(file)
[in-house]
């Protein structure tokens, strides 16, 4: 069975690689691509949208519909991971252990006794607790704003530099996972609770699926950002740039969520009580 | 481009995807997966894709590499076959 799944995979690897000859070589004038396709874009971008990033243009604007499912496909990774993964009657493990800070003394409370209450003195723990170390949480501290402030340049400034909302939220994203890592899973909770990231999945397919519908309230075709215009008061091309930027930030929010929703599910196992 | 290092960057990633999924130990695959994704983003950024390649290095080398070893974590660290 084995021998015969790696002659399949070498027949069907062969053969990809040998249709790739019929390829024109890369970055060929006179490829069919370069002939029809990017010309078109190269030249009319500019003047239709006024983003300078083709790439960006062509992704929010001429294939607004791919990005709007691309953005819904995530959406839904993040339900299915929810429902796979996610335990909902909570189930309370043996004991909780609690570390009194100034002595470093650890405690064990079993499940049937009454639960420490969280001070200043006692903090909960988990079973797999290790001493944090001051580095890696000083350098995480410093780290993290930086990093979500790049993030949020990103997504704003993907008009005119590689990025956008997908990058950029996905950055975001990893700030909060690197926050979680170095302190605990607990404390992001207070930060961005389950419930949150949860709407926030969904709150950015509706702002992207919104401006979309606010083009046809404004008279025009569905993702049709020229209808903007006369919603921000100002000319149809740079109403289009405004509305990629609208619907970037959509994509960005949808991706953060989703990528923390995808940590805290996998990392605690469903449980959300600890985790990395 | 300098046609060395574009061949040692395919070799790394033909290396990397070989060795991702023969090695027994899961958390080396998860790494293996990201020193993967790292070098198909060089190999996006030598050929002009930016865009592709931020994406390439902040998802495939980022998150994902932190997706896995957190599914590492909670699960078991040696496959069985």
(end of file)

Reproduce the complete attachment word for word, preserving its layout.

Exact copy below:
[in-house]
């Protein structure tokens, strides 16, 4: 069975690689691509949208519909991971252990006794607790704003530099996972609770699926950002740039969520009580 | 481009995807997966894709590499076959 799944995979690897000859070589004038396709874009971008990033243009604007499912496909990774993964009657493990800070003394409370209450003195723990170390949480501290402030340049400034909302939220994203890592899973909770990231999945397919519908309230075709215009008061091309930027930030929010929703599910196992 | 290092960057990633999924130990695959994704983003950024390649290095080398070893974590660290 084995021998015969790696002659399949070498027949069907062969053969990809040998249709790739019929390829024109890369970055060929006179490829069919370069002939029809990017010309078109190269030249009319500019003047239709006024983003300078083709790439960006062509992704929010001429294939607004791919990005709007691309953005819904995530959406839904993040339900299915929810429902796979996610335990909902909570189930309370043996004991909780609690570390009194100034002595470093650890405690064990079993499940049937009454639960420490969280001070200043006692903090909960988990079973797999290790001493944090001051580095890696000083350098995480410093780290993290930086990093979500790049993030949020990103997504704003993907008009005119590689990025956008997908990058950029996905950055975001990893700030909060690197926050979680170095302190605990607990404390992001207070930060961005389950419930949150949860709407926030969904709150950015509706702002992207919104401006979309606010083009046809404004008279025009569905993702049709020229209808903007006369919603921000100002000319149809740079109403289009405004509305990629609208619907970037959509994509960005949808991706953060989703990528923390995808940590805290996998990392605690469903449980959300600890985790990395 | 300098046609060395574009061949040692395919070799790394033909290396990397070989060795991702023969090695027994899961958390080396998860790494293996990201020193993967790292070098198909060089190999996006030598050929002009930016865009592709931020994406390439902040998802495939980022998150994902932190997706896995957190599914590492909670699960078991040696496959069985």